Posted at 7:07 AM on February 24, 2010
by Tom Scheck
Filed under: Daily Digest
The Minnesota Senate will try to override Gov. Pawlenty's veto of the GAMC bill on Thursday.
DFL House Speaker Margaret Anderson Kelliher and DFL Senate Majority Leader Larry Pogemiller sent a letter to the DHS Commissioner telling him he can't transfer GAMC patients to MinnesotaCare. MinnPost and the Pi Press have stories.
Pawlenty says he didn't sign an NGA letter urging Congress to pass an extension of federal Medicaid money because the letter praised the stimulus.
Lawmakers introduce Racino legislation.
Counties tell the state they can save the state money be accepting more responsibilities.
Some townships are foregoing plowing to save money.
Rochester schools want more flexibility on funding from state.
The state's poor will face more difficulties under Gov. Pawlenty's budget cuts.
A study says Minnesota lags in dental coverage for kids.
A survey of Minnesota manufacturers says they're optimistic.
Minnesota is 17th in stimulus weatherization funds.
The city of Duluth's largest union authorized a strike.
Northstar Commuter Rail ridership is up.
President Obama to meet with business leaders today.
The New York Times says big questions still linger on the eve of President Obama's health care summit. GOP Rep. John Kline is mentioned.
Senate Majority Leader Harry Reid says Republicans should stop complaining about reconciliation on the health care overhaul bill.
A poll shows there is less fear about the health care overhaul.
Kaiser Family Foundation introduces a tool to help breakdown the different health care proposals.
HMOs are feeling the heat from Obama's plan.
Democrats and Republicans say Obama's health summit won't break the logjam on health care.
The CBO says the stimulus added up to 2.1 million jobs in 4th Quarter.
The Navy seeks to end a ban on women sailors in subs.
Advocates seek more federal money for the Great Lakes.
The EPA says the Polymet mine proposal is inadequate.
DFL Sen. Al Franken heard from school leaders in Bemidji.
GOP Rep. Michele Bachmann is one of several House Republicans seeking budget changes to Fannie and Freddie.
DFL Rep. Collin Peterson wants to boost exports to Cuba.
The Senate will release a plan to regulate Over the Counter derivatives. Peterson said "I'll lose all faith in Congress" if they don't get the fix done.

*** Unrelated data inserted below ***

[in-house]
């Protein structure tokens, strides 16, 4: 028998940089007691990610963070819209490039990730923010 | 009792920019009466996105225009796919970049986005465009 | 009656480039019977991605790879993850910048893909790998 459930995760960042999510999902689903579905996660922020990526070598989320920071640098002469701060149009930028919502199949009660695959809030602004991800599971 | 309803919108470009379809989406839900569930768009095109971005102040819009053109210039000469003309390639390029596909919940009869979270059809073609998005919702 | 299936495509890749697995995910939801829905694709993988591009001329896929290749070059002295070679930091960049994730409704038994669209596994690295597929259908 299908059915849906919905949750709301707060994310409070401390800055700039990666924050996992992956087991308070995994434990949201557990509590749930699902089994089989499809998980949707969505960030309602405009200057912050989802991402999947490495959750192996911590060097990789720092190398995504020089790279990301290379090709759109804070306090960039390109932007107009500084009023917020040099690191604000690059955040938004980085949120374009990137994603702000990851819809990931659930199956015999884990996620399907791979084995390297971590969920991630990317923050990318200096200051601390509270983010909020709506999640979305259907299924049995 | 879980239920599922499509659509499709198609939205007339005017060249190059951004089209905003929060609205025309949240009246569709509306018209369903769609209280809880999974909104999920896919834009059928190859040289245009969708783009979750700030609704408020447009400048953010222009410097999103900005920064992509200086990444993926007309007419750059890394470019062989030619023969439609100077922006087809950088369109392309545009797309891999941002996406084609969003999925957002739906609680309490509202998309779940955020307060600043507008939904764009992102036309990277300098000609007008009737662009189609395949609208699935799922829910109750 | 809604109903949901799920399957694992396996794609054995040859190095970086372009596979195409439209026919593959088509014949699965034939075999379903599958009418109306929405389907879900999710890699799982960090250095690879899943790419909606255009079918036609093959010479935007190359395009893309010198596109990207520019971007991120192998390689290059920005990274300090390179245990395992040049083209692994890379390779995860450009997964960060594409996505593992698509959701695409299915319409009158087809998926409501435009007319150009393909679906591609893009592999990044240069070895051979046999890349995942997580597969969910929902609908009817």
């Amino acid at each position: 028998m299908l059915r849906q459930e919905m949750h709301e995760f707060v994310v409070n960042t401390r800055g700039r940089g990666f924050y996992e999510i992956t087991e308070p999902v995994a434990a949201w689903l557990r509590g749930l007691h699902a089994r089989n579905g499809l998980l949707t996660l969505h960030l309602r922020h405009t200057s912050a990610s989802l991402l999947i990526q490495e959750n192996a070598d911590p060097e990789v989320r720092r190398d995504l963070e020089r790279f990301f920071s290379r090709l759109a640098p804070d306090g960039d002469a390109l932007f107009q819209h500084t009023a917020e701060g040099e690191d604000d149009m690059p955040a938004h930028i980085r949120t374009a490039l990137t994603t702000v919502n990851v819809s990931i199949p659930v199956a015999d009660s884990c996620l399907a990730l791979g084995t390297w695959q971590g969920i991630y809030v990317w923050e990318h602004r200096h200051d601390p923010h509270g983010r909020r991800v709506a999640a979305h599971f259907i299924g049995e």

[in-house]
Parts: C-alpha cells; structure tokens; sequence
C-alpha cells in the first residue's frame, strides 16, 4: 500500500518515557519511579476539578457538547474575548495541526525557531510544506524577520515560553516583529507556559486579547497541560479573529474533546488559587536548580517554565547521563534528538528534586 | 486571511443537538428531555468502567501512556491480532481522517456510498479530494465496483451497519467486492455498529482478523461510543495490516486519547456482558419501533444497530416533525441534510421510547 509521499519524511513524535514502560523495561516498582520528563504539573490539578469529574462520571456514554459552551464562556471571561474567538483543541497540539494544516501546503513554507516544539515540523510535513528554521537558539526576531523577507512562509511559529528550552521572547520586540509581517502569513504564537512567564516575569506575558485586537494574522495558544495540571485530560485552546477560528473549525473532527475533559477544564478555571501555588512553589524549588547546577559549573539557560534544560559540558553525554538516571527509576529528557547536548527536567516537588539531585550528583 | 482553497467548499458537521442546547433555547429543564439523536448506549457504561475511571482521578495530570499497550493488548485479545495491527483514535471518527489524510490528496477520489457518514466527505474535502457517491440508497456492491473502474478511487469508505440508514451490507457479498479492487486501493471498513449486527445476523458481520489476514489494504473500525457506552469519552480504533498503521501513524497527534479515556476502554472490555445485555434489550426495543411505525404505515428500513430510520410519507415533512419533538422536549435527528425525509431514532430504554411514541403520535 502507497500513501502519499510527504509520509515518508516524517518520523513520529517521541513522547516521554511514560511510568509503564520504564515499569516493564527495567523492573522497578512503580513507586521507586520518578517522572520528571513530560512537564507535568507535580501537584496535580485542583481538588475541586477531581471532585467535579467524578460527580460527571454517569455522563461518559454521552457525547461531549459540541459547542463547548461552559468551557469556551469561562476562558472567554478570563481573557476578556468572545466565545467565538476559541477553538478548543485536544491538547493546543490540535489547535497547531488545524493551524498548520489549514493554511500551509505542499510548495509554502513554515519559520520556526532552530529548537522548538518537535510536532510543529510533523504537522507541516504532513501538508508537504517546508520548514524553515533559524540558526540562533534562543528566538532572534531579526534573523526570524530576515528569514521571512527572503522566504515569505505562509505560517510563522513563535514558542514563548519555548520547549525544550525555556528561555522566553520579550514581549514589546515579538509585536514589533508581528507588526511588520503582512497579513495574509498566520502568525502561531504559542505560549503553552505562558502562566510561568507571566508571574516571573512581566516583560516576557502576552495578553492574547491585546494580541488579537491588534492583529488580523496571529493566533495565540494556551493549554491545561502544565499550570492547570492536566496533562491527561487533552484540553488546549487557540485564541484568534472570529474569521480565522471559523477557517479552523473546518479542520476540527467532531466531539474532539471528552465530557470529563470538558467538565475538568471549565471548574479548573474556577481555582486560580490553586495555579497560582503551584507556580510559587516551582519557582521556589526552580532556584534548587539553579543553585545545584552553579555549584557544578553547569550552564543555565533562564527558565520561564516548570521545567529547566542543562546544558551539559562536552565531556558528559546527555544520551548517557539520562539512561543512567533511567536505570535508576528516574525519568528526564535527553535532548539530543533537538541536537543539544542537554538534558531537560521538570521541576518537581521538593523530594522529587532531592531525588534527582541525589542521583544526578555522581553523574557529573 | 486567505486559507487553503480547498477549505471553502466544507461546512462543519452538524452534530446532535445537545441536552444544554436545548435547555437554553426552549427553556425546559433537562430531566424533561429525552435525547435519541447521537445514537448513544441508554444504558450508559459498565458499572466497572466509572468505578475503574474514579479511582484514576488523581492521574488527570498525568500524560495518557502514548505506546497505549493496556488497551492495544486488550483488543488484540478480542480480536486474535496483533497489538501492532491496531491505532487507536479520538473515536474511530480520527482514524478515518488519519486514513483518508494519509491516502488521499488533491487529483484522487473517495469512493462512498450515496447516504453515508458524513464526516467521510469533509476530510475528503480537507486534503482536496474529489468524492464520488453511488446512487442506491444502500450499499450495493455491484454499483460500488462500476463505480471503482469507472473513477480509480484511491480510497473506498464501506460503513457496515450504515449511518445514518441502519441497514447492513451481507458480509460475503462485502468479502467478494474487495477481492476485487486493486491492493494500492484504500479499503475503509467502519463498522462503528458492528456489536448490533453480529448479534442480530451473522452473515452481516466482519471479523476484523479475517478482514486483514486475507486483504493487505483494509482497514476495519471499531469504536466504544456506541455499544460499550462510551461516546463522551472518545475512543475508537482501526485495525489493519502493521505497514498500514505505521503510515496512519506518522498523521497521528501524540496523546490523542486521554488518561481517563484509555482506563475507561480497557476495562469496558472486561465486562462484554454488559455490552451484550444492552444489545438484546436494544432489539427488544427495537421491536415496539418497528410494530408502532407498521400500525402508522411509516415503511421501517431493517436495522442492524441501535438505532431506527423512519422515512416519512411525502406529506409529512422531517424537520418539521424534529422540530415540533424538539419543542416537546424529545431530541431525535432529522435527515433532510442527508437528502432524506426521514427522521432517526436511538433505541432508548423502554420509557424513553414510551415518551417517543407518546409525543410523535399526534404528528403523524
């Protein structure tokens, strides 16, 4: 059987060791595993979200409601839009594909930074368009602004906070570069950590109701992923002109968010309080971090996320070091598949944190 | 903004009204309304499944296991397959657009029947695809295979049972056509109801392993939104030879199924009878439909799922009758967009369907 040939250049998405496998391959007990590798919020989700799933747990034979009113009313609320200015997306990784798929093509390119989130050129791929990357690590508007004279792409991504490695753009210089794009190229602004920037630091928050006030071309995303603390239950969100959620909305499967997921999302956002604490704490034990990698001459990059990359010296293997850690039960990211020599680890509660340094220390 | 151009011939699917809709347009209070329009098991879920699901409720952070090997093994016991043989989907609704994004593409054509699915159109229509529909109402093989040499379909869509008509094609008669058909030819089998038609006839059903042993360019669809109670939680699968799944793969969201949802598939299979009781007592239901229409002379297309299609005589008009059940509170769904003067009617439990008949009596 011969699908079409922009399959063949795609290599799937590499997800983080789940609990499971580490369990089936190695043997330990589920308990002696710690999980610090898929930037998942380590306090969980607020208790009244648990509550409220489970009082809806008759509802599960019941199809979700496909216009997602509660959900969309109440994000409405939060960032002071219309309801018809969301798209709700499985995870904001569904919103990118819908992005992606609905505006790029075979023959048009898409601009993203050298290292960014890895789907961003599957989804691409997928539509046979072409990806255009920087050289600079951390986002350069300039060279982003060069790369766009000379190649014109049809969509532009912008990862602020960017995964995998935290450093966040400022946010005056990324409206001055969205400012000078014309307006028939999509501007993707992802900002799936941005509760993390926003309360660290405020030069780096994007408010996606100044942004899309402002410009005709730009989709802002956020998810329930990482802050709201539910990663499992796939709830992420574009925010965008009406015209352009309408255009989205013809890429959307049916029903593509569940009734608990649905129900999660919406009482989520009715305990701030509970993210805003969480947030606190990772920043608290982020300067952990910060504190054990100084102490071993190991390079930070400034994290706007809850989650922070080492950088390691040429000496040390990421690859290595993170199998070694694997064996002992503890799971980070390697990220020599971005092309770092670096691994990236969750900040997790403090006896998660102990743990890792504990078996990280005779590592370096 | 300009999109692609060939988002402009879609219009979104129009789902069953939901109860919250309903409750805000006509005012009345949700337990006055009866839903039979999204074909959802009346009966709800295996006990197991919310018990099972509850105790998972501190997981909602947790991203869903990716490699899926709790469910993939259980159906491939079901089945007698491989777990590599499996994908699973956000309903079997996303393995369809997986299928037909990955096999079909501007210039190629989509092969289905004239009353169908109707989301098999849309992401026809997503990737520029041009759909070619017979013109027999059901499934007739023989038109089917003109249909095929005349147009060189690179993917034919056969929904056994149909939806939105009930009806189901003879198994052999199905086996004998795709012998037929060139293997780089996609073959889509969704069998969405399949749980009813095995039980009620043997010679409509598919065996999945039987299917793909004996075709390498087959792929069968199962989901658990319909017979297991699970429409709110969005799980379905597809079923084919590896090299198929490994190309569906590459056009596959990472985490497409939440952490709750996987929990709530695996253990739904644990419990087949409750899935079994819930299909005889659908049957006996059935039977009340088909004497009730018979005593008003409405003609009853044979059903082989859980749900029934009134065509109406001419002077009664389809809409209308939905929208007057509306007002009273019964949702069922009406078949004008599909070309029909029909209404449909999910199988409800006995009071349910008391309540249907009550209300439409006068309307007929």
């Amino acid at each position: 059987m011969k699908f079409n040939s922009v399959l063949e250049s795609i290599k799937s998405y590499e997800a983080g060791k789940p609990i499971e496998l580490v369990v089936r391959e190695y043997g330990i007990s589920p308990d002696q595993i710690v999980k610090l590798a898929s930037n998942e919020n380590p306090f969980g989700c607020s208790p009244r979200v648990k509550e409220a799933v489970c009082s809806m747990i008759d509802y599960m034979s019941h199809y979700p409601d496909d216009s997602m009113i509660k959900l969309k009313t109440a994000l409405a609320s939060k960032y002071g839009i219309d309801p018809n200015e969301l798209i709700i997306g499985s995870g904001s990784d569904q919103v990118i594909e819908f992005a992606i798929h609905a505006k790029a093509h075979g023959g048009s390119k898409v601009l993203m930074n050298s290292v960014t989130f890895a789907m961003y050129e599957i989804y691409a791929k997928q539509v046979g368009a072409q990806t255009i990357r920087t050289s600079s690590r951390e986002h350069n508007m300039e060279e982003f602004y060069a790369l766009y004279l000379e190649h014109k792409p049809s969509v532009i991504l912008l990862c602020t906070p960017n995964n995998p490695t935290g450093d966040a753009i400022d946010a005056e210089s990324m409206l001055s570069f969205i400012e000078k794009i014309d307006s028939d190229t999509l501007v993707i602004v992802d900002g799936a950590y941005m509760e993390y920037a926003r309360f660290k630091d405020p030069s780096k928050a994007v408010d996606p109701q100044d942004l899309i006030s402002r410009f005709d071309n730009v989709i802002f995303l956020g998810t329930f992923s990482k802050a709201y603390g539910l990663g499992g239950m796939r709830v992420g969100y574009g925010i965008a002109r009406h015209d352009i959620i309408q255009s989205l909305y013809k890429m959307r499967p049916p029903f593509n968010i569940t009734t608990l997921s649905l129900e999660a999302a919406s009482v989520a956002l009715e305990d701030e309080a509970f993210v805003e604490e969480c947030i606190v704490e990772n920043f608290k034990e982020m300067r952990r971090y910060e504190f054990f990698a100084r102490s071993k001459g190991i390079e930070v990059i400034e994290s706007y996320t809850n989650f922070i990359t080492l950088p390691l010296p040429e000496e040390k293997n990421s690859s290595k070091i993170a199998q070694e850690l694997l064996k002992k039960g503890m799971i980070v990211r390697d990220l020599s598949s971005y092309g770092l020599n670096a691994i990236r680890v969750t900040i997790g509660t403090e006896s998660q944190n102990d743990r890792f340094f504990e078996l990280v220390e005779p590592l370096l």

The NTSB asks to monitor pilots talk in cockpits.
Oberstar also said the stimulus improved U.S. infrastructure.
2010 Race for Governor
GOP state Sen. David Hann is backing Republican Marty Seifert.
Republican Tom Emmer is forming a search committee to help find his running mate.
The Minnesota Daily profiles Democrat Matt Entenza.
Pawlenty for Prez Watch
The Hill notes that Gov. Pawlenty suggested Emergency Room officials should be able to reject patients with minor conditions to cut costs.
The Atlantic Monthly takes a look at how Pawlenty, and others, stand with Tea Partiers.
Pawlenty also appeared on CNN's Larry King Live last night.
Mitt Romney backs John McCain's senate run.
The Democratic National Committee created a web video ripping Gov. Pawlenty and two other Republicans for criticizing the stimulus but accepting the money and praising it later.
Side note: The DNC told me they also intend to call Pawlenty Tea-Paw (instead of the standard TPaw) because they say he's working to court Tea-Party members.
MPR's Mark Zdechlik reports that former U.S. Sen Dean Barkley, who is a member of the Independence Party, is urging Tea Party activists to join the Independence Party.
"The core reasons why we're upset with our government are very similar, so I think if they went to our Web site and looked at our platform they would agree with 95 percent of what we stand for,"
You can read the full story here.
This morning, Republican Tom Emmer announced a slate of state lawmakers (including newly elected GOP state Sen. Mike Parry) who are publicly backing his campaign for governor. One of those members is GOP state Rep. Steve Smith of Mound.
The problem is Emmer's top GOP rival, Marty Seifert, says on his website that he's backing Seifert.
Emmer's campaign manager, David Fitzsimmons, said Smith told them that he was going to back both Emmer and Seifert.
"If Marty is going to use it in his total, we might as well as use it on our ledger too," Fitzsimmons said.
I stopped by Smith's office to clarify but he wasn't there to comment.
Smith called me back with this comment:
"Previously, both gentleman have asked for my name for their campaigns. I said yes to both. I'm running for the delegate to the state convention for my senate disctrict 33. I see both Seifert and Emmer have both endorsed me on their slate of delegates so I'm pleased that they both endorsed me."